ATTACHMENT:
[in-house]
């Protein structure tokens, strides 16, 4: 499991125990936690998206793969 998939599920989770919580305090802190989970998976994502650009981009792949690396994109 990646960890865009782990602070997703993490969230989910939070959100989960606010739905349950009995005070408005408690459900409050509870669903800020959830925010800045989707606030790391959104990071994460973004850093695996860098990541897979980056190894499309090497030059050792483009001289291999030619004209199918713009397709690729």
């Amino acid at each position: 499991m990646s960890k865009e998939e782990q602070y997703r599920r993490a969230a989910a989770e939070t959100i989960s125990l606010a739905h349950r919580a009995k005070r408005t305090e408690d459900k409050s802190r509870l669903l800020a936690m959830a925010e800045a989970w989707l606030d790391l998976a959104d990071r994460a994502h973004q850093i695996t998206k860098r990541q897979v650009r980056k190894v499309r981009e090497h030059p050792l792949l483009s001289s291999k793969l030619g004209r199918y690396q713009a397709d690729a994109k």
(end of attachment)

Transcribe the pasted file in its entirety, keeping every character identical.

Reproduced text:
[in-house]
């Protein structure tokens, strides 16, 4: 499991125990936690998206793969 998939599920989770919580305090802190989970998976994502650009981009792949690396994109 990646960890865009782990602070997703993490969230989910939070959100989960606010739905349950009995005070408005408690459900409050509870669903800020959830925010800045989707606030790391959104990071994460973004850093695996860098990541897979980056190894499309090497030059050792483009001289291999030619004209199918713009397709690729």
């Amino acid at each position: 499991m990646s960890k865009e998939e782990q602070y997703r599920r993490a969230a989910a989770e939070t959100i989960s125990l606010a739905h349950r919580a009995k005070r408005t305090e408690d459900k409050s802190r509870l669903l800020a936690m959830a925010e800045a989970w989707l606030d790391l998976a959104d990071r994460a994502h973004q850093i695996t998206k860098r990541q897979v650009r980056k190894v499309r981009e090497h030059p050792l792949l483009s001289s291999k793969l030619g004209r199918y690396q713009a397709d690729a994109k």